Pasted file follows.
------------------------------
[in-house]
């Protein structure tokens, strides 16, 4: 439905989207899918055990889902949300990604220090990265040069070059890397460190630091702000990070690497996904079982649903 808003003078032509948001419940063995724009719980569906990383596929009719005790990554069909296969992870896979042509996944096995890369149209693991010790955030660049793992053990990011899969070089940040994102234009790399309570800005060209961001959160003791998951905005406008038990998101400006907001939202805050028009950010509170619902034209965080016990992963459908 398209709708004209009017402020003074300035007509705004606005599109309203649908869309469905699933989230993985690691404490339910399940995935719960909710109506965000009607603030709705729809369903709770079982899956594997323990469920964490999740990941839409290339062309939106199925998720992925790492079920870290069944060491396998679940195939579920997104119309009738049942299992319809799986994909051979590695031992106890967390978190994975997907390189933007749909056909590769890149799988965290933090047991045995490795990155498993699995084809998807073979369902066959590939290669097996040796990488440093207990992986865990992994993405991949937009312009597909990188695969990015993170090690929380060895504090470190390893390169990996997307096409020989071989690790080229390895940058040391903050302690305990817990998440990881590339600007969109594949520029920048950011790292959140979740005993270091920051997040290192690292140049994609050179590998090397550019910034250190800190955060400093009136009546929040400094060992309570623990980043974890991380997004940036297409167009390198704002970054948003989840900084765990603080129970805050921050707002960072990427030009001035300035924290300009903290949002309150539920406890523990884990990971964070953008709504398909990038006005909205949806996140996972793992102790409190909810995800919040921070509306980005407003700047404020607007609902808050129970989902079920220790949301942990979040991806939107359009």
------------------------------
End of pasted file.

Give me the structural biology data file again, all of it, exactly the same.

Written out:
[in-house]
């Protein structure tokens, strides 16, 4: 439905989207899918055990889902949300990604220090990265040069070059890397460190630091702000990070690497996904079982649903 808003003078032509948001419940063995724009719980569906990383596929009719005790990554069909296969992870896979042509996944096995890369149209693991010790955030660049793992053990990011899969070089940040994102234009790399309570800005060209961001959160003791998951905005406008038990998101400006907001939202805050028009950010509170619902034209965080016990992963459908 398209709708004209009017402020003074300035007509705004606005599109309203649908869309469905699933989230993985690691404490339910399940995935719960909710109506965000009607603030709705729809369903709770079982899956594997323990469920964490999740990941839409290339062309939106199925998720992925790492079920870290069944060491396998679940195939579920997104119309009738049942299992319809799986994909051979590695031992106890967390978190994975997907390189933007749909056909590769890149799988965290933090047991045995490795990155498993699995084809998807073979369902066959590939290669097996040796990488440093207990992986865990992994993405991949937009312009597909990188695969990015993170090690929380060895504090470190390893390169990996997307096409020989071989690790080229390895940058040391903050302690305990817990998440990881590339600007969109594949520029920048950011790292959140979740005993270091920051997040290192690292140049994609050179590998090397550019910034250190800190955060400093009136009546929040400094060992309570623990980043974890991380997004940036297409167009390198704002970054948003989840900084765990603080129970805050921050707002960072990427030009001035300035924290300009903290949002309150539920406890523990884990990971964070953008709504398909990038006005909205949806996140996972793992102790409190909810995800919040921070509306980005407003700047404020607007609902808050129970989902079920220790949301942990979040991806939107359009």